When I read a romance, I want to be pulled so deeply into the story that I feel what the characters feel. I want to experience the world through their eyes, seeing what they see, hearing, tasting, smelling, and touching what they hear, taste, smell, and touch.
Most important to me as a reader, I want to know what the main character thinks. I want to get inside her head. In essence, I want to become the heroine of the romance, vicariously living her life for the duration of the story.
My grandmother, who had some Native American heritage, used to say that to understand someone, you had to walk a mile in her moccasins. Nanny was on to something. If a writer can put me in a character’s shoes so that I experience everything she’s experiencing in such a way that I’m right there with her, I’m happy. I want to rejoice when good things happen to her, hurt when she’s hurting, laugh when she laughs.
There are many wonderful writers who put me firmly in their character’s shoes. Just recently I was in the combat boots of Catherine West’s journalist heroine, Kristin Taylor, in Yesterday’s Tomorrow, experiencing the realities of life in war-torn Vietnam in the 1960s. I ached with her as she fought to make sense of a seemingly senseless situation.
Sarah Sundin put me in another pair of combat boots when I was in the seat of a B17 flying over Germany during WWII, fighting to save the lives of the crew along with her hero, Major Jack Novak, in A Memory Between Us. I felt his fear as he flew through the flak, rejoiced with him when he returned from missions in which no one was lost, and wept for him when the war robbed him of close friends.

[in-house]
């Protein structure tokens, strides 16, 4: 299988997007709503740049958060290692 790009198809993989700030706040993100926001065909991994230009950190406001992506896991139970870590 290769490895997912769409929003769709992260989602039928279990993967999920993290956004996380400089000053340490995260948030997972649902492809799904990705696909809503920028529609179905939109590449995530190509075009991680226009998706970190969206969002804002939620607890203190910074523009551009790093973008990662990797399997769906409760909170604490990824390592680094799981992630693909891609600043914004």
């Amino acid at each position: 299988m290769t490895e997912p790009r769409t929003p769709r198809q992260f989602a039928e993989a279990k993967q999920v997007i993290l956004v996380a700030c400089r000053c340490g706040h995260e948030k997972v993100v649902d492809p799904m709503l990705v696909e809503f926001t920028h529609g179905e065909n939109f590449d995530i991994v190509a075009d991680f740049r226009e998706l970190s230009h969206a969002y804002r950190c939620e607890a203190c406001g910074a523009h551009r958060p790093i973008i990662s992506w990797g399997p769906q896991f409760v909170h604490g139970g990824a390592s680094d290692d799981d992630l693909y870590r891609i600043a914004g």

I trod the dusty streets of Spencer, Texas in a cute pair of Victorian boots with Karen Witemeyer’s librarian heroine in To Win Her Heart. Eden Spencer’s mission to reach the townspeople with Christian charity became mine. And I fell for her blacksmith friend, Levi Grant, right along with her. He’s an incredibly well crafted hero, one I will remember for a long time to come.
When I write, I attempt to become my characters. I do my utmost to slip into their shoes, boots, or slippers and see the world through their eyes. I keep in mind their likes and dislikes, their chosen professions, their hobbies and interests.
The heroine of my debut novel, Elenora Watkins, plays the violin. I’m not musically inclined. My sole experience playing an instrument took place in sixth grade when I spent a year trying not to squeak as I practiced my clarinet. However, although I’ve never even held a violin, when I was writing Ellie’s story, I couldn’t hear enough violin music to satisfy me. I walked in her shoes, loving what she loves.
In a way, Ellie got into my shoes, too, changing me and expanding my world. When I pick up a book, that immersion into a character’s life is what I crave, and that’s the experience I hope to offer my readers.
What fictional characters have so thoroughly captivated you that you felt as though you were right there with them? In your opinion, how did the writer accomplish that?